Is "Sausage sizzle" only used for charity events?

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In Australian or New Zealand English, is the term "Sausage sizzle" only used for charity events, as opposed to a BBQ that you're having with friends?

Wikipedia has an entry on sausage sizzle, but I don't trust it, as it describes a food item, as opposed to the event, as being the sausage sizzle, which I've never heard before. (Perhaps they're thinking of sausage sandwich - ironically, that page seems to have a more accurate definition of a sausage sizzle!)

Andrew Grimm

Posted 2013-08-11T11:36:10.833

Reputation: 5 696

1Urban dictionary says that one of the meaning of saussage sizzle is "a bbq, usually for fundraising purposes, at which cheap sausages are cooked and sold in bread for around $1.50." It doesn't say in which English dialect the phrase is used, though. – kiamlaluno – 2013-08-11T11:53:57.040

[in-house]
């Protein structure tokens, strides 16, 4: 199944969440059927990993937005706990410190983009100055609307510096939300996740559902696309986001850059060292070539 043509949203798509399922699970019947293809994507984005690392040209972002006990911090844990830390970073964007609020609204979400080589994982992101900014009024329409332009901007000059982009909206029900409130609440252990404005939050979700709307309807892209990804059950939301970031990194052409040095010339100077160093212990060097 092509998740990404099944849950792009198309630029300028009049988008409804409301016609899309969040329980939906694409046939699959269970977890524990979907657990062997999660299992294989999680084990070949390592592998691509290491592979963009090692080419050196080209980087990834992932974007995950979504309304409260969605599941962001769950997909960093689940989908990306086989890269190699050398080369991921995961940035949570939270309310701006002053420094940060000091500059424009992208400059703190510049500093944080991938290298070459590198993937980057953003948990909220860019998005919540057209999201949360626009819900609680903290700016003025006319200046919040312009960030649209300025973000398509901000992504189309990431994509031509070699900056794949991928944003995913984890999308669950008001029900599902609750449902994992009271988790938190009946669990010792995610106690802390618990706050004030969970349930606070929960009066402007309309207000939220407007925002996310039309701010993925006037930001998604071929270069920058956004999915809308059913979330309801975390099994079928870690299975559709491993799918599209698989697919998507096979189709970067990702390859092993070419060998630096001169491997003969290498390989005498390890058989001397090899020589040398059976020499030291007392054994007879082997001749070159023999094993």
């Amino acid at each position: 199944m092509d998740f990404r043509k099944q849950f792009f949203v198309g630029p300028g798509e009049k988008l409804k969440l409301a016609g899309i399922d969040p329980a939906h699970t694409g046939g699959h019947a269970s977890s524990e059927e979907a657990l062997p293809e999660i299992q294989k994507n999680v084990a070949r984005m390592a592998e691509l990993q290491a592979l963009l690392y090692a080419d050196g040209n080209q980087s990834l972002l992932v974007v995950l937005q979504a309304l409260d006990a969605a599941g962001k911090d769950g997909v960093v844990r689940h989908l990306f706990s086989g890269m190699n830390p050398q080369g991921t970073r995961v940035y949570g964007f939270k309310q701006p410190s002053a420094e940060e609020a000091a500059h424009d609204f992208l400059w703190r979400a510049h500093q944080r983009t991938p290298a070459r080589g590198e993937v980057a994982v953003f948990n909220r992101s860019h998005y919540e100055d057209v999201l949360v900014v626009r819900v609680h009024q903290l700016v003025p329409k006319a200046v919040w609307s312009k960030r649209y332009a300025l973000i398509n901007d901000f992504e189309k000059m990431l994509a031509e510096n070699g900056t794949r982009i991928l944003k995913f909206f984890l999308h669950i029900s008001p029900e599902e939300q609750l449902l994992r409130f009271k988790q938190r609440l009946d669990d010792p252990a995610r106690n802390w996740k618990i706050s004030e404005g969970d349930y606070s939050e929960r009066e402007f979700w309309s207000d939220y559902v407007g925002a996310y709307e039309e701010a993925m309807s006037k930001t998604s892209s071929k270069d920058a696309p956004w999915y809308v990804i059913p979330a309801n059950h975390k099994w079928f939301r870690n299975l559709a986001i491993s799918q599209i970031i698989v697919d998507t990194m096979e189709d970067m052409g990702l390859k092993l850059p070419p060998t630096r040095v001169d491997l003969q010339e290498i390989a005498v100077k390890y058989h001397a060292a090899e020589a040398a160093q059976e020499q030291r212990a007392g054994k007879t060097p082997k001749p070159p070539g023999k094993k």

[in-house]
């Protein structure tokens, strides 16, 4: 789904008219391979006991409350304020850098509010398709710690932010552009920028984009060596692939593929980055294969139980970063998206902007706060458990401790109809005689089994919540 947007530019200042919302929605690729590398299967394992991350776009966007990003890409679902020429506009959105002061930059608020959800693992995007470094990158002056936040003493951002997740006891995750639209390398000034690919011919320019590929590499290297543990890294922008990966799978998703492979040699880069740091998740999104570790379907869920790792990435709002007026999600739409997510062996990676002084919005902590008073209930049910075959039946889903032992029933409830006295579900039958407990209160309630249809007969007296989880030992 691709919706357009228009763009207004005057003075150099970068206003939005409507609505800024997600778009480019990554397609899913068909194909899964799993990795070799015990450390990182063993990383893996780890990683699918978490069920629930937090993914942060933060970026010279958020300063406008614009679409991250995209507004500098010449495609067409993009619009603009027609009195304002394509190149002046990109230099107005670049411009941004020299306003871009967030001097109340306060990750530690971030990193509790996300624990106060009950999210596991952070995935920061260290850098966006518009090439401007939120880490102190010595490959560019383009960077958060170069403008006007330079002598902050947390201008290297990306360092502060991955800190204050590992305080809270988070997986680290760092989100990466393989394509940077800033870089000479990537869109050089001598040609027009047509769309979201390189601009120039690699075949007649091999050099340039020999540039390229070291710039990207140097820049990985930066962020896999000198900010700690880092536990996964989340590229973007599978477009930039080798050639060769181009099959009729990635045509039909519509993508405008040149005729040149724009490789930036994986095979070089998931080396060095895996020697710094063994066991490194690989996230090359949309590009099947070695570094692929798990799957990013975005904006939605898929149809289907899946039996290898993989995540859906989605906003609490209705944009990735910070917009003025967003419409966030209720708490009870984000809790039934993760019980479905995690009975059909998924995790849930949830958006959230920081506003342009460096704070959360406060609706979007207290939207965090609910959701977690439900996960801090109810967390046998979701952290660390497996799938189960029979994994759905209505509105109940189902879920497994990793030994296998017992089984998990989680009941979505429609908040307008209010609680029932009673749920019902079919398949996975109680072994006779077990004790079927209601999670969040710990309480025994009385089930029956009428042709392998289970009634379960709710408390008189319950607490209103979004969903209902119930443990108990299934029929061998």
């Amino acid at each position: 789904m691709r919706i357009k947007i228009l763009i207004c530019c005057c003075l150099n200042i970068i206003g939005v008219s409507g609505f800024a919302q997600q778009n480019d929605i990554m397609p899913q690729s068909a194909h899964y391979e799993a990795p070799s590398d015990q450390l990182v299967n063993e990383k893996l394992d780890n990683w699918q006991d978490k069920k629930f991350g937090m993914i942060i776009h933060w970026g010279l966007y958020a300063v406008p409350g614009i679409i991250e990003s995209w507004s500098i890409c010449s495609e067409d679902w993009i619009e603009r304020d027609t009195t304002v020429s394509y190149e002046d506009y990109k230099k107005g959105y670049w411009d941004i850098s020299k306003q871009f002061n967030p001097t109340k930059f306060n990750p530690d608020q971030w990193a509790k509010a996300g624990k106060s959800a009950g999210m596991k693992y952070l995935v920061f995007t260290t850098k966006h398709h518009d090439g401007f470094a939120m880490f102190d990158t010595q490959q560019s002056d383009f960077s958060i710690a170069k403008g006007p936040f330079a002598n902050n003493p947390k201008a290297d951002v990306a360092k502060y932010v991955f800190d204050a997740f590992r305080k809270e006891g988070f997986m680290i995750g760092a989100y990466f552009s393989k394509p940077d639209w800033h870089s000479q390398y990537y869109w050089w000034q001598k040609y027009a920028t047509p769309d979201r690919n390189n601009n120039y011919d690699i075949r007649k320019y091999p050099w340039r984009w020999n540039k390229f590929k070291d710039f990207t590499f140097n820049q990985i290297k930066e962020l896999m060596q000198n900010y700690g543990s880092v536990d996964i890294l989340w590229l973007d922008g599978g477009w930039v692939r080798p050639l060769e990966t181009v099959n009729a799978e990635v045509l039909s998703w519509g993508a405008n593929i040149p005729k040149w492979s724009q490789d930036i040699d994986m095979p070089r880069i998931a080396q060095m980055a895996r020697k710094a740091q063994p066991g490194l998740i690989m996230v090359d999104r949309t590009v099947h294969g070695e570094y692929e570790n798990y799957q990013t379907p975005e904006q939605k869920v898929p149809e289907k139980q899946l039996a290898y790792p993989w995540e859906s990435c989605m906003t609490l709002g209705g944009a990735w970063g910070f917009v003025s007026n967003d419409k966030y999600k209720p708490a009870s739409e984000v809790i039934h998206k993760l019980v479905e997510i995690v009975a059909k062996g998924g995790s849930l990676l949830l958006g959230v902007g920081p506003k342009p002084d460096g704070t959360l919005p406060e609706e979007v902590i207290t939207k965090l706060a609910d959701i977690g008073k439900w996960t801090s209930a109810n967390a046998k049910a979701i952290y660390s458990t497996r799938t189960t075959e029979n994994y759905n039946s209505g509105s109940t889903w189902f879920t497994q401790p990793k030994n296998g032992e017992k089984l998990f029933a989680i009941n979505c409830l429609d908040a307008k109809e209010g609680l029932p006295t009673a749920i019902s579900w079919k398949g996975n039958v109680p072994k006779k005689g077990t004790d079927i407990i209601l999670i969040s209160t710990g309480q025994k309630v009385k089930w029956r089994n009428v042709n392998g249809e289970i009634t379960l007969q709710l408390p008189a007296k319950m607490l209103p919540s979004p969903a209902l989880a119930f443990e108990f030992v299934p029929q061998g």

Answers

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Yes, here in New Zealand, a sausage-sizzle is a fundraising event where cheap sausages are cooked on a grill or barbecue, served in a slice of sliced bread, sometimes garnished with fried onions and tomato ketchup or mustard and sold. Sausage sizzles are often found at DIY stores, school fairs and so on.

When inviting friends to our house for something similar we would call it a barbecue (often shortened to barbie.

It has to be said that what you buy from a sausage sizzle very rarely tastes as good as it smells ;-)

Derek Knight

Posted 2013-08-11T11:36:10.833

Reputation: 567